Greg Wolfond: Franklin summed it up well. We have strong participation from all of the financial institutions in Canada, telcos, credit agencies, and government. The desire to solve this is there and it just comes down to connecting the dots to make it interoperable and getting it to go.

IMPROVING DIGITAL ID IN CANADA Joni, what are your key recommendations to improve digital ID and Canada’s position competitively?

Joni Brennan: The key recommendation to improve our position competitively is that we need to continue to invest in our collaborative approach. We need to put real investment and sustained investment behind this. As noted earlier, we do need to continue to move faster. If we look at Canada’s Digital Charter, for example, the principles laid out there are directly addressed by solving digital identity that works for all Canadians. The PCTF is a tool to help set that guidance for interoperability and its principles are based on security, efficiency, and societal and economic benefits for every Canadian. Every Canadian should have the opportunity to participate in the digital economy to secure their job, whether they live in the cities or the rural landscapes. They should have the opportunity to participate in this ecosystem. This is not only about convenience, but also about national economic security.

“Studies have shown that by solving digital identity we can bring back 3% to 6% of gross domestic product (GDP) to the Canadian economy. That is roughly $47 billion to $96 billion back into our economy while also making our lives better.”

Joni Brennan

If we look at the world today, to do counter visits and password resets, whether you are in person or on the phone, can take up to $30 per person, per visit. This is a massive amount of money and that is just looking at inefficiency alone. Studies have shown that by solving digital identity we can bring back 3% to 6% of gross domestic product (GDP) to the Canadian economy. That is roughly $47 billion to $96 billion back into our economy while also making our lives better.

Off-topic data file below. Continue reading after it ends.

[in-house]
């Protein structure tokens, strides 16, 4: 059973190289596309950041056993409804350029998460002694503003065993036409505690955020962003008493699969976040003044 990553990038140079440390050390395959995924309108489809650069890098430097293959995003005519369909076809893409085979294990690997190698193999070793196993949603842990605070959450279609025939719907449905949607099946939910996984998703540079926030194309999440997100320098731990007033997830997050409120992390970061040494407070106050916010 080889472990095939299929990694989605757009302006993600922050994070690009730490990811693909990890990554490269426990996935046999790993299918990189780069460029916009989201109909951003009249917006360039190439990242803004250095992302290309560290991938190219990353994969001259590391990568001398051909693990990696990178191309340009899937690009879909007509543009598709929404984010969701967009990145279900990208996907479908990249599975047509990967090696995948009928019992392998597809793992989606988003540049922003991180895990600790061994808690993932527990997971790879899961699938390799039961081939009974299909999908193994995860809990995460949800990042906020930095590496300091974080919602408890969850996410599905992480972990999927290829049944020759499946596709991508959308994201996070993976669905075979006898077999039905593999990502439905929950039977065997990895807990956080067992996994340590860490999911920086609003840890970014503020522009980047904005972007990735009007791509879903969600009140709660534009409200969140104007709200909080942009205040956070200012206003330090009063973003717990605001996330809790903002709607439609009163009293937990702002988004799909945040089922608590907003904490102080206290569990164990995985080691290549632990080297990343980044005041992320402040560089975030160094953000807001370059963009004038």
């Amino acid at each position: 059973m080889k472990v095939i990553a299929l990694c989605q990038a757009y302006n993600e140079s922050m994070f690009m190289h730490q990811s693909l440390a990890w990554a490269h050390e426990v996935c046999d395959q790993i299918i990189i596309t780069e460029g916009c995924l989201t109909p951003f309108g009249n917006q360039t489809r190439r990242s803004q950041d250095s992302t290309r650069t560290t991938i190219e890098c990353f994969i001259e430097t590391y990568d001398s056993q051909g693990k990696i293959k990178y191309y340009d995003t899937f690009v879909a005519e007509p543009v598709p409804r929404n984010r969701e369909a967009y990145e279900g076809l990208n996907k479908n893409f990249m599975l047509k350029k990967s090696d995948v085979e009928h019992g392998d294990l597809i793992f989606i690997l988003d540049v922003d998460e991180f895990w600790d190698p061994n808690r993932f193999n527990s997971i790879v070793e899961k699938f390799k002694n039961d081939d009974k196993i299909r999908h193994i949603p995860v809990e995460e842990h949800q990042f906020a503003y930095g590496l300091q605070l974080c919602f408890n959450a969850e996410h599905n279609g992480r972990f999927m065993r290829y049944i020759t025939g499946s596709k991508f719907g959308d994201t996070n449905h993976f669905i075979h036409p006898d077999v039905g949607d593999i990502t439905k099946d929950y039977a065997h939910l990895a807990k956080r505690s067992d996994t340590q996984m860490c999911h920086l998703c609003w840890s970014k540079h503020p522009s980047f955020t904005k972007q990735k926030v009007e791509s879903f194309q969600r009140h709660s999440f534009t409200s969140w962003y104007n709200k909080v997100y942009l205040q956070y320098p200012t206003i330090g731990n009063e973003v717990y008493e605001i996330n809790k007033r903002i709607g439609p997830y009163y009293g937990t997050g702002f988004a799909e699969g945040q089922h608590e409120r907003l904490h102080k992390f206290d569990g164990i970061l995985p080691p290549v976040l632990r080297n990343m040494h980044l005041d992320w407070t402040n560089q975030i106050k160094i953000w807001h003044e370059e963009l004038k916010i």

We have to act now. COVID-19 has only driven that urgency so any organization that wants to move this space forward for their business, government, or family, get involved. Get involved if you are in industry with an organization like DIACC. If you are not in the industry, demand this from your Members of Parliament or from journalists. Demand these kinds of solutions and services because we cannot wait another winter in a time of social distancing without them.

This is the time to step forward and not to step back. When you are thinking about that value creation, imagine it like trying to predict the value of connecting the electrical grid before the electrical grid was connected. Think of all the things that we can do now with the electrical grid connected. It is hard to predict where identity and the ability to verify yourself with security, privacy, respect, and empowerment over your own data will take us, but we firmly believe it is in the billions of dollars and we need to act now. Franklin, what kind of actions would you like to see to improve digital ID in Canada and by who?

Franklin Garrigues: First, Joni, thank you for bringing up the value at stake. It is important to keep in mind this has very tangible economic value for the Canadian economy.